In Focus: International Women's Day--Martina Sandoval, El Salvador
Deputy Inspector Martina de Maria Sandoval Linares from El Salvador has an eight-year-old daughter and comes from a large family. This committed UNPOL officer speaks about what motivates her and why, despite the sacrifices it entails, being a peacekeeper is one of the most professionally rewarding experiences she has had.
What prompted you to become a police officer?
I always wanted to wear a uniform. A career counsellor gave me some sound advice when I was a student; he told me to finish my university degree before I made any decisions about a career as uniformed personnel. I took his words seriously but upon finishing a degree in Business Administration, I did a bit of soul-searching about what I wanted to do with my life. The answer was clear: I wanted to help people. I didn’t waste any more time and joined the National Academy of Public Security in 2007. I finished my training two years later and I’ve now been a full-fledged police officer for a while now.
Were your family and friends supportive of your career?
Honestly, the decision to join the police was a very personal one. I come from a large family and my mother was the only one who knew what I was planning. When my father found out, he wasn’t very happy initially, but caved in when he saw how determined I was and even supported me financially for a while.
How did you become a UN peacekeeper? Is this your first mission?
Yes, UNMISS is my first mission. In 2015, I saw an announcement on one of our intra-police channels requesting applications for UN peacekeeping missions from interested officers. I immediately knew that this was a great opportunity for me to work at the international level and sent in all the required paperwork. It took a couple of years to be deployed but I reached South Sudan in December 2019.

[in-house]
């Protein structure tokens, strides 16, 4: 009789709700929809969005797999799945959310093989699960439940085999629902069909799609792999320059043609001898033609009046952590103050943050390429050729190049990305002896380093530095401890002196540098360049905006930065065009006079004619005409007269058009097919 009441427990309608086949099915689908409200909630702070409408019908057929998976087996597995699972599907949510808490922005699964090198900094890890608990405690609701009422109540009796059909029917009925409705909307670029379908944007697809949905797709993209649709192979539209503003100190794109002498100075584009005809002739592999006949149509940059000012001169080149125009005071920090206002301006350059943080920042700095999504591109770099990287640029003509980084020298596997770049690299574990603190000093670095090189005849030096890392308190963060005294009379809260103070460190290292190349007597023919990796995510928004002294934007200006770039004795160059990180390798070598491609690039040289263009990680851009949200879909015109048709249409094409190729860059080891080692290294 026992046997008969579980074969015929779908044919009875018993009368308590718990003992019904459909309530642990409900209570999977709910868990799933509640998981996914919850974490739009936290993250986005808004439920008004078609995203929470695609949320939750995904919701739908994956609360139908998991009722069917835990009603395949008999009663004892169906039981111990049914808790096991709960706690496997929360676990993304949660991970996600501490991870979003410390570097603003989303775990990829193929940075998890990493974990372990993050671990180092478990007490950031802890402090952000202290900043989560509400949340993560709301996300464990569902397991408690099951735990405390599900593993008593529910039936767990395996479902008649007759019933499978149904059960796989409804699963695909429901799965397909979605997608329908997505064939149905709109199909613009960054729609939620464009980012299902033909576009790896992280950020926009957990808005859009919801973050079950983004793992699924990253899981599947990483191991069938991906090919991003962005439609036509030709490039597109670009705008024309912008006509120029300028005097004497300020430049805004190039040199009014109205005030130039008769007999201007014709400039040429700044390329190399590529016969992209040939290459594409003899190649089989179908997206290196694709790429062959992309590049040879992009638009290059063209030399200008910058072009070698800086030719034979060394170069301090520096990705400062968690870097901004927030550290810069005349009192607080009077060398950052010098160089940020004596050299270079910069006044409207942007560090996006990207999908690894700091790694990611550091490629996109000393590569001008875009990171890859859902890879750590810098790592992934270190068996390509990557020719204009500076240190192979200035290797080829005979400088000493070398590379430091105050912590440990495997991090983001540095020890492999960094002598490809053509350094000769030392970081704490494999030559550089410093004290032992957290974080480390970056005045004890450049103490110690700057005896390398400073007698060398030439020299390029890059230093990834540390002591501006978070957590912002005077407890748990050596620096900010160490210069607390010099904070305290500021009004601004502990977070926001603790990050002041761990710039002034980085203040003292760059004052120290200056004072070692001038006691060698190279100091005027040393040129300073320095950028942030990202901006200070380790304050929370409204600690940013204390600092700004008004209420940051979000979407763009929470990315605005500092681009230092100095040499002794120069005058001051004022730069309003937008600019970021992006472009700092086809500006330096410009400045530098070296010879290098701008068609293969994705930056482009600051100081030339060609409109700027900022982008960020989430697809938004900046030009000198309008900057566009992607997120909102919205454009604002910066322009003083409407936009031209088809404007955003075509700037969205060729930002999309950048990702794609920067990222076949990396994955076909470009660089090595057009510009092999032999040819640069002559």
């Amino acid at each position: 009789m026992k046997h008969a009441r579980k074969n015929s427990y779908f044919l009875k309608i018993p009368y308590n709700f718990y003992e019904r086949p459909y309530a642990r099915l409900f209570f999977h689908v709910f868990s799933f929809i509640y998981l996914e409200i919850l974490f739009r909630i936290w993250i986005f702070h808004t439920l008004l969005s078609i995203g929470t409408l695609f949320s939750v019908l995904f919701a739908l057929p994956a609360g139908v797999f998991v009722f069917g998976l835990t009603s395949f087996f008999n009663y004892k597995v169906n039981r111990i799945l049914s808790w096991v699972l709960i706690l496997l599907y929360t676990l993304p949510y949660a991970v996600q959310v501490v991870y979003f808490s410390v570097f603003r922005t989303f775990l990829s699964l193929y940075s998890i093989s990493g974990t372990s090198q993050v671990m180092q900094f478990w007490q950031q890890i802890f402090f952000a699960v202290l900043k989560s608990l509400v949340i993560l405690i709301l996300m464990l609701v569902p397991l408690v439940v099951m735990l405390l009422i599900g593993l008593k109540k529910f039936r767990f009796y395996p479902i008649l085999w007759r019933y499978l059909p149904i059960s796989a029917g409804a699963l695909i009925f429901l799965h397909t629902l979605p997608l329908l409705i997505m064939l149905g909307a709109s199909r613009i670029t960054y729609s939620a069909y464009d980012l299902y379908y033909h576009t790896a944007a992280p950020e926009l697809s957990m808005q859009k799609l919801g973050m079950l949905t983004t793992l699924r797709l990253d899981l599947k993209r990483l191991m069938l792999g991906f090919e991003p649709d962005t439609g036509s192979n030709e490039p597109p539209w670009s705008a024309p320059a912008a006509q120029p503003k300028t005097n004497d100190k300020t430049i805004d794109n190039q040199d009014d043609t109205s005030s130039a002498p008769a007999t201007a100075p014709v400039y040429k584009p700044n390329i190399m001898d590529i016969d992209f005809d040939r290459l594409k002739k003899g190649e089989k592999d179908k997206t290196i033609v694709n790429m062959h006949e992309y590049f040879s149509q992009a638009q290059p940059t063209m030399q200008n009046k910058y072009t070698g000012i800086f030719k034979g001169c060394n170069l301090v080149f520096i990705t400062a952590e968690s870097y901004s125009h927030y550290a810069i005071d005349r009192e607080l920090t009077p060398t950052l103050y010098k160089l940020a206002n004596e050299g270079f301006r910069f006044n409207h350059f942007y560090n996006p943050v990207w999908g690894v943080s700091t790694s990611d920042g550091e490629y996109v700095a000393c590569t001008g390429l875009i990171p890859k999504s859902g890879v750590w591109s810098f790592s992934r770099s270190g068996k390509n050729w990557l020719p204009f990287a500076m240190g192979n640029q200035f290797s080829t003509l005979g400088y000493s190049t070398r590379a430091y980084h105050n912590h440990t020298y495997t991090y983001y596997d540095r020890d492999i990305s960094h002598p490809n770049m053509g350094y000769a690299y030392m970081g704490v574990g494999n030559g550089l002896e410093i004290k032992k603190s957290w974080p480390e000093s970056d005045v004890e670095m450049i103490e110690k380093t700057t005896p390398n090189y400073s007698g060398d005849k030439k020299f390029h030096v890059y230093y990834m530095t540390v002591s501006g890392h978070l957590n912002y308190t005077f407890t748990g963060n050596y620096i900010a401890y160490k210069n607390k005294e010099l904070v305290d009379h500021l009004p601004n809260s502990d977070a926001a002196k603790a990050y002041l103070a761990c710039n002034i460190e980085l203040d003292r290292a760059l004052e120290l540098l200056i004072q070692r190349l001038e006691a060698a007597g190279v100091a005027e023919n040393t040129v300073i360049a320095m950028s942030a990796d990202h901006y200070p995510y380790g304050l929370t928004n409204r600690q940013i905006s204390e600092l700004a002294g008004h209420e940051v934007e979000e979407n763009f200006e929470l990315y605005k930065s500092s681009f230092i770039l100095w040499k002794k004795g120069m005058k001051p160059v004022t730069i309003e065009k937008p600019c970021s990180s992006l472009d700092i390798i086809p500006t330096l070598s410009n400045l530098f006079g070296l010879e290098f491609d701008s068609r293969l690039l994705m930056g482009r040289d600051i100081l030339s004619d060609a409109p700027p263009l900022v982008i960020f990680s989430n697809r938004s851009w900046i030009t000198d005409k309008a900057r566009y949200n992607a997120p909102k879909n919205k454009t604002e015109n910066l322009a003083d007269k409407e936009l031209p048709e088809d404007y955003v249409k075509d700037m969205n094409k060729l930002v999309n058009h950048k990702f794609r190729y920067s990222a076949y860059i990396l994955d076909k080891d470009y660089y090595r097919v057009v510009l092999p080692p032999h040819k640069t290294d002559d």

What are your responsibilities in the mission and what is your typical day like?
It’s been a challenging time because as an UNPOL officer, I work directly with displaced people. Last year saw many of the UN Protection Sites transitioning into more conventional camps for displaced people under the sovereign control of South Sudan. I’m part of the assessment team office and we are tasked with collecting and analyzing information on any serious incident that takes place in the Juba IDP camp. We’re here to protect them and make sure that the security situation inside the camp remains stable.
How has your tour of duty been so far? What are the main challenges and what do you like most about being in South Sudan?
I think the biggest challenge has been the COVID-19 pandemic. When the virus first took hold in South Sudan there was limited knowledge about how to keep ourselves as well as the communities we serve safe. But we rallied, made sure we had access to masks, gloves, sanitizers and everything we needed to be able to continue doing our jobs. I’m very proud of the team I work with; it hasn’t been easy but because we come from so many different countries, we were able to pool in all our policing experiences to make sure we function smoothly. South Sudan has a special place in my heart—the people and the warmth I’ve experienced here reminds me of where I grew up. Plus, I’ve made friends for life from across the world.
What, in your opinion, is the impact female peacekeepers on the local population?
I think the biggest impact we have as women in peacekeeping is that we inspire young women and girls to think of becoming like us. They see us leading a life of service, of being committed to a cause that’s greater than the individual. There is power in what a woman wearing the Blue Beret represents to a young girl in a remote village.
What would you say to young girls and women considering a career in peacekeeping?
Follow your dreams and don’t limit yourselves. Peacekeeping can be difficult—you will learn to live to distant lands with people you don’t know, you’ll have to overcome numerous hurdles and take risks—but it will change your life in ways you have never imagined